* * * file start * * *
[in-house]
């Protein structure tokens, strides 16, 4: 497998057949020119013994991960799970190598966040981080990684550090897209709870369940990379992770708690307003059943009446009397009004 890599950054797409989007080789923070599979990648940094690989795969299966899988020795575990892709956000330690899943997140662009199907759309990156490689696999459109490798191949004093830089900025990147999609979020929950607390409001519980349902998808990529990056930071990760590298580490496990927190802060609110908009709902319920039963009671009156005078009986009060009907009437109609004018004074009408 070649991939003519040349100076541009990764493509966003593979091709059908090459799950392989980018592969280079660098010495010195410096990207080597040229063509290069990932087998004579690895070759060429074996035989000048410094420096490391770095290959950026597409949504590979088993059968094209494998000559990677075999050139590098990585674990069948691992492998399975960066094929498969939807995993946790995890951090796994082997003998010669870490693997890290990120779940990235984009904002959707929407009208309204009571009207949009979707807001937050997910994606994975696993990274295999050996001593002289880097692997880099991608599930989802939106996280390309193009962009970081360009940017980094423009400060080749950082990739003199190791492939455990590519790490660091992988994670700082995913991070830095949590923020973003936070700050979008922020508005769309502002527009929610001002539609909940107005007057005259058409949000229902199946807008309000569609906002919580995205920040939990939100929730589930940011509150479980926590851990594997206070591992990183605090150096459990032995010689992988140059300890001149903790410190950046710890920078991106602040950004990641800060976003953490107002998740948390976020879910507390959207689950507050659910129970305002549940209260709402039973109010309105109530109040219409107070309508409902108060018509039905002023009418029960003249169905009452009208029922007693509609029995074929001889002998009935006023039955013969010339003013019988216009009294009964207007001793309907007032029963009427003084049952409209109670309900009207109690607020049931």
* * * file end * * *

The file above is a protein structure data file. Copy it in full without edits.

[in-house]
């Protein structure tokens, strides 16, 4: 497998057949020119013994991960799970190598966040981080990684550090897209709870369940990379992770708690307003059943009446009397009004 890599950054797409989007080789923070599979990648940094690989795969299966899988020795575990892709956000330690899943997140662009199907759309990156490689696999459109490798191949004093830089900025990147999609979020929950607390409001519980349902998808990529990056930071990760590298580490496990927190802060609110908009709902319920039963009671009156005078009986009060009907009437109609004018004074009408 070649991939003519040349100076541009990764493509966003593979091709059908090459799950392989980018592969280079660098010495010195410096990207080597040229063509290069990932087998004579690895070759060429074996035989000048410094420096490391770095290959950026597409949504590979088993059968094209494998000559990677075999050139590098990585674990069948691992492998399975960066094929498969939807995993946790995890951090796994082997003998010669870490693997890290990120779940990235984009904002959707929407009208309204009571009207949009979707807001937050997910994606994975696993990274295999050996001593002289880097692997880099991608599930989802939106996280390309193009962009970081360009940017980094423009400060080749950082990739003199190791492939455990590519790490660091992988994670700082995913991070830095949590923020973003936070700050979008922020508005769309502002527009929610001002539609909940107005007057005259058409949000229902199946807008309000569609906002919580995205920040939990939100929730589930940011509150479980926590851990594997206070591992990183605090150096459990032995010689992988140059300890001149903790410190950046710890920078991106602040950004990641800060976003953490107002998740948390976020879910507390959207689950507050659910129970305002549940209260709402039973109010309105109530109040219409107070309508409902108060018509039905002023009418029960003249169905009452009208029922007693509609029995074929001889002998009935006023039955013969010339003013019988216009009294009964207007001793309907007032029963009427003084049952409209109670309900009207109690607020049931």